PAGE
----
[img height=455 width=484]http://upload.wikimedia.org/wikipedia/commons/a/a4/Greater_or_Integral_Yugoslavia.png” />
Tito sought to incorporate within Yugoslavia's borders: Aegean Macedonia, Albania, Bulgaria, at least a portion of Austrian Carinthia or all of it, and for a time beginning in November 1943 had claimed the entire Italian province of Friuli-Venezia-Giulia.[1]
[1]Sabrina P. Ramet. The three Yugoslavias: state-building and legitimation, 1918-2005. Bloomington, Indiana, USA: Indiana University Press, 2006. Pp. 172.

Proponents of Yugoslav irredentism, included both monarchists and republicans.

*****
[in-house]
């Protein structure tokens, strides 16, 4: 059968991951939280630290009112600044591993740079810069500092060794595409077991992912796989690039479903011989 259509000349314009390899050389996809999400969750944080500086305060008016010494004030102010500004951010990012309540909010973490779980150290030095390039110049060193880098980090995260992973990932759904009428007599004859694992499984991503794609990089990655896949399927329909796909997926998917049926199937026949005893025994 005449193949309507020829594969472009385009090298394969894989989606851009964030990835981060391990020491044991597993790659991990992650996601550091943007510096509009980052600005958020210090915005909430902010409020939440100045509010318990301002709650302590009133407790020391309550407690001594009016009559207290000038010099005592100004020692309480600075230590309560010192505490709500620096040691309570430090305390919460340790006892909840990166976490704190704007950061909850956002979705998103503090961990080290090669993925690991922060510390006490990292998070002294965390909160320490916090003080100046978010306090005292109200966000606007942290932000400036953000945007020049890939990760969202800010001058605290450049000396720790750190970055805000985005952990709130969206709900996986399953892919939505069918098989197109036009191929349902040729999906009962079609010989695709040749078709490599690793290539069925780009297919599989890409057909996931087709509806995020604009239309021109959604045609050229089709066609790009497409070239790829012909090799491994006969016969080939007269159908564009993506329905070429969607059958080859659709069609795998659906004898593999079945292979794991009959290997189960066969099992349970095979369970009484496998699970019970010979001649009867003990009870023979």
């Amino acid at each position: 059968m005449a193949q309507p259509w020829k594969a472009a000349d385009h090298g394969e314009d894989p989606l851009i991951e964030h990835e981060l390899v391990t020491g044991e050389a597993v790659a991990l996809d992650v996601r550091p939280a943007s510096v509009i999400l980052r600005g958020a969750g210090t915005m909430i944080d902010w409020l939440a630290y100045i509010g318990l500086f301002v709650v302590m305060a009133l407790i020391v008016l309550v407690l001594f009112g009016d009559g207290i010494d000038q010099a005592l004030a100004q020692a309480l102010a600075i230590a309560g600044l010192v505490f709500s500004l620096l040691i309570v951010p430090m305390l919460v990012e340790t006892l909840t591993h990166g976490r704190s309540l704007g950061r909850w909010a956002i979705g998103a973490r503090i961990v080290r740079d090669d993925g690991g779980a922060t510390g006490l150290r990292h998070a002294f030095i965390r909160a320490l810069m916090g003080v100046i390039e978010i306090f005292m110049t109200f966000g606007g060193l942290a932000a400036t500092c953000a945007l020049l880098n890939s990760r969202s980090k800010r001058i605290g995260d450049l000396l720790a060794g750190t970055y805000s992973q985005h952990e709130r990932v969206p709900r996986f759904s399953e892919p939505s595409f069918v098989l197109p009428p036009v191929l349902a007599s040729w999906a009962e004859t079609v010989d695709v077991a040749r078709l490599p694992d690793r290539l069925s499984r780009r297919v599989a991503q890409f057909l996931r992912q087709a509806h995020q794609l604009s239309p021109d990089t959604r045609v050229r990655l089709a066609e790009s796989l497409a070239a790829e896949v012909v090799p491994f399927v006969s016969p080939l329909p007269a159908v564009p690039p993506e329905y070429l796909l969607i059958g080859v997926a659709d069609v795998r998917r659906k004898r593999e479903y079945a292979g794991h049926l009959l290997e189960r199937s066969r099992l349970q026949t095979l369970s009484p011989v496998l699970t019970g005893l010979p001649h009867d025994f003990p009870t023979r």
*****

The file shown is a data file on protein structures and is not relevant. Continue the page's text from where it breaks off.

Days prior to Yugoslavia's creation in 1918, Yugoslavist politician Svetozar Pribićević declared that Yugoslavia's borders should extend "from the Soča up to Salonika". Proposals in the interwar period to include Bulgaria within Yugoslavia, included claims by republicans that a republic was necessary for an Integral Yugoslavia with Bulgaria, while others claimed that a republic would not because Bulgaria at that time was a kingdom, and instead claimed that a limited constitutional monarchy would be an appropriate form of state that could include Bulgaria within it. The militant movement Zveno in Bulgaria supported an Integral Yugoslavia that included Bulgaria as well as Albania within it. The Zveno movement participated in the Bulgarian coup d'état of 1934, the coup supporters declared their intention to immediately form an alliance with France and to seek the unification of Bulgaria into an Integral Yugoslavia.



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